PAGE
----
As a brand new blogger it has taken several days for me to learn to make the most of my blog, and to become searchable by Google and Bing. WordPress has excellent support articles, but after much searching and reading I have come up with these 5 simple tips:
- Enter your new blog address in Google’s blogsearch service (in beta): http://blogsearch.google.com/ping
- Do the webmaster stuff: http://en.support.wordpress.com/webmaster-tools/. Note that Yahoo has recently merged their search engine with Bing, so you can skip Yahoo. Also remember to copy/paste only the BOLDED text in the instructions – it took me a zillion tries of doing it wrong to realize this.
- Read this to learn how to get featured on WordPress’s Freshly Pressed: http://en.support.wordpress.com/five-ways-to-get-featured-on-freshly-pressed/
- Use global tags: http://en.wordpress.com/tags/
- Add Zemanta: go to Dashboard >Users > Personal Settings. At the very bottom, just above “Account Details” see “Additional Post content”. Check the box “Help me find related content…”, then Save Changes. Go back and edit your posts with Zemanta’s suggested tags and add related content. When you are editing a post Zemanta’s recommendations show up in the lower right of the screen. Read about it here if you have questions.
- Zemanta Power User – Stephanie Bernaba at Momma Be Thy Name (zemanta.com)
- Zemanta: Your Blogging Assistant (viglink.com)
“Supergiant” shrimp-things found in the deep ocean off New Zealand. Check it out. http://www.bbc.co.uk/news/science-environment-16834913.
(Technorati claim code: SFHM6ZRXUDKP)
Did you know there is a very simple way to get up to 20,000 of your iTunes songs to play on your Android phone? All you need is a gmail account and the Chrome browser on your computer.
To get a Gmail account, click here.
To download the Chrome browser, click here.
CLICK ON THE NAME OF THE MOVIE TO SEE THE TRAILER.
1. The Hobbit: An Unexpected Journey (December 14) – Just in time–I’ve been having Middle Earth withdrawal. I will miss Aragorn, though.
4. John Carter (March 9) – the only question here is: 3D or IMAX? (Even though do you think they reused the arena from Star Wars Episode 2?)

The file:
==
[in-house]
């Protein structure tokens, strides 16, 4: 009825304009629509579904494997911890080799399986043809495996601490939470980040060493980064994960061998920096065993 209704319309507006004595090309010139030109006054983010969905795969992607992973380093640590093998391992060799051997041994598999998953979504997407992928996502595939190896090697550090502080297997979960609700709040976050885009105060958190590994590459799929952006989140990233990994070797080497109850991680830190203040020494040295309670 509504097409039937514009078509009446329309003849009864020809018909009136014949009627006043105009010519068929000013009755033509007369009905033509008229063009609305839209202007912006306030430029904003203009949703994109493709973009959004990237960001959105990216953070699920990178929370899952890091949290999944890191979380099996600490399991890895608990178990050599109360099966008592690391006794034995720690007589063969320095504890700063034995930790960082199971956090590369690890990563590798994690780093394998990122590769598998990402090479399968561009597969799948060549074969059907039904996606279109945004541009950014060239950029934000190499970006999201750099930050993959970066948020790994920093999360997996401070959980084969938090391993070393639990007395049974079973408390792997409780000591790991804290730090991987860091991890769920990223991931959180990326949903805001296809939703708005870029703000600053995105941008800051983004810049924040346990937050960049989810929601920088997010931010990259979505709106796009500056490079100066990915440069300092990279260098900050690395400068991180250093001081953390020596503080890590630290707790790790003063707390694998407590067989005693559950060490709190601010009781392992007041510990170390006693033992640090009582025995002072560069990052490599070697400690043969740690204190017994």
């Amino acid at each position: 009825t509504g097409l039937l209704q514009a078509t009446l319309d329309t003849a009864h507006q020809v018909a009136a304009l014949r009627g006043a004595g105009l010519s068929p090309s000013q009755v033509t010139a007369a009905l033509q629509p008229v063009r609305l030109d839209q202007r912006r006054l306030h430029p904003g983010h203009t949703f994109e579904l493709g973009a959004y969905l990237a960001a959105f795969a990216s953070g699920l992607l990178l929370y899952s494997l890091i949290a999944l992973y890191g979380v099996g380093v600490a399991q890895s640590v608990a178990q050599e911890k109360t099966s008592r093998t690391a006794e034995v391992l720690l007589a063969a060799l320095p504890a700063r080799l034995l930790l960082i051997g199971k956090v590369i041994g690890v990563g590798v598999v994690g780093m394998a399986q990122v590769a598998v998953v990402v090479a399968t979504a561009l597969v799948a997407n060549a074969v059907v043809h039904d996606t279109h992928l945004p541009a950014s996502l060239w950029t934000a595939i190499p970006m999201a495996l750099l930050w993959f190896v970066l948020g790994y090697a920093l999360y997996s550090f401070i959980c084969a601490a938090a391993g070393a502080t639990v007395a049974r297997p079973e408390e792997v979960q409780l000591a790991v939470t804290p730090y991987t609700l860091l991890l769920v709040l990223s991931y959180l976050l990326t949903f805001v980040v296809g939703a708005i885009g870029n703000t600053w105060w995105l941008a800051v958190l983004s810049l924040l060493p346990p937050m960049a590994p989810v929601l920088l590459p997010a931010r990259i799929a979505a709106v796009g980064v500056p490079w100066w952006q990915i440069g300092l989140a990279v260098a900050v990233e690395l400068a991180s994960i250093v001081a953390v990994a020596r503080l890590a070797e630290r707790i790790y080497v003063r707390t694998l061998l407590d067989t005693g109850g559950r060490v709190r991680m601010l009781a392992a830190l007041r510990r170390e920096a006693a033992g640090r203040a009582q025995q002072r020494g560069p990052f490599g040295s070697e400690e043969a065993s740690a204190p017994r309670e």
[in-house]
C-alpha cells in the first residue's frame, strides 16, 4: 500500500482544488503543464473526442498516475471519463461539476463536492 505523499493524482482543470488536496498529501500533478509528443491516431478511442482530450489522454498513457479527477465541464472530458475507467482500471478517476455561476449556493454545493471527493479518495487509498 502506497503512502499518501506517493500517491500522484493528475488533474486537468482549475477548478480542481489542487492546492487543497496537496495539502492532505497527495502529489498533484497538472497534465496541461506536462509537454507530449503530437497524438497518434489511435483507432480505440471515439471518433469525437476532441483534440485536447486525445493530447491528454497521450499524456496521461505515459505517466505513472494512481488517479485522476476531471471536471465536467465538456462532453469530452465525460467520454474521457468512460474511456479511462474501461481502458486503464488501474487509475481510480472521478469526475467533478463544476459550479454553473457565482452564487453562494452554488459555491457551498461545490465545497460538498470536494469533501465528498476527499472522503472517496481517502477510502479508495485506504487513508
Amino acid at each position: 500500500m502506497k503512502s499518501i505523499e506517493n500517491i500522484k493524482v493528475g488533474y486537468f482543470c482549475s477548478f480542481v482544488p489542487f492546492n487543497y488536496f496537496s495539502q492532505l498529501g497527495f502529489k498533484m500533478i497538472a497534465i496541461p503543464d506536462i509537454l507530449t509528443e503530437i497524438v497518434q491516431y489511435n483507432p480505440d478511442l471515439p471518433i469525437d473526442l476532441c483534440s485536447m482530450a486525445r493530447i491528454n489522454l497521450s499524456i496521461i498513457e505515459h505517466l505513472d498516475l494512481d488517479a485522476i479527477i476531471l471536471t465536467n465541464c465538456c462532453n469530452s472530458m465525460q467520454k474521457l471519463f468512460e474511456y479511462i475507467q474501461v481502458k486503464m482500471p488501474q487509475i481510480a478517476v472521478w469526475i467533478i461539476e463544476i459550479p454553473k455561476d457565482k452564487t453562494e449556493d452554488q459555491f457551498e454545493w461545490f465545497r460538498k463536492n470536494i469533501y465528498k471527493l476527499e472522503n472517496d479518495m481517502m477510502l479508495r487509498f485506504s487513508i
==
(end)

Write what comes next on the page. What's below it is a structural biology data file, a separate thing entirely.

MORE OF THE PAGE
5. Wrath of the Titans (March 30) – clash, wrath, whatever. “You will learn someday that being half human makes you stronger than a god.” Feel the wrath.
8. MIB3 (May 25) – Just in time for Sara’s birthday! 🙂 (if you don’t know what MIB stands for you won’t like the movie, so never mind.)
9. Marvel’s The Avengers (May 4) – The title does not exactly roll off one’s tongue, but Ironman, Captain America & Thor all in one movie? Can’t wait!
10. The Secret World of Arrietty (February 17) – looks like a movie version of the book, The Borrowers (which I can’t stand), but still–it is produced by Toshio Suzuki who made Howl’s Moving Castle, Spirited Away, and Ghost in the Shell 2: Innocence, so it qualifies as a must-see.
14. Skyfall (November 9) – The next James Bond movie! (No trailer yet.)
15. Ghost Rider: Spirit of Vengeance (February 17) – my children have categorically refused to see this with me because they say it will be really terrible. Strangely, they do not want to see flaming pee. My husband wants to see it though. Which is why he is my true soul mate.
The Human Connectome Project, a collaborative effort recently undertaken by MGH and UCLA, aims to map our brains, like the Human Genome Project has resulted in a map of our genes. This mapping information will be invaluable in helping to understand the link between brain activity and behaviors, as well as mental illness and perhaps even conditions like Alzheimer’s and autism.
The implications are–literally–mindblowing. Will this type of science eventually lead to the ability to “read” our minds? Will we be able to tell if you are “lusting in (your) heart” for someone other than your significant other? Will a court of law be able to “prove” a defendant’s intent or lack thereof as evidence for a crime or civil liability?
UPDATE: Jennifer Elam, in her comment, reminds me that there is also a larger, complementary project being conducted by Wash U. and U of M. Please see her comment below.
- Smart Guide to 2012: Mapping the human brain (newscientist.com)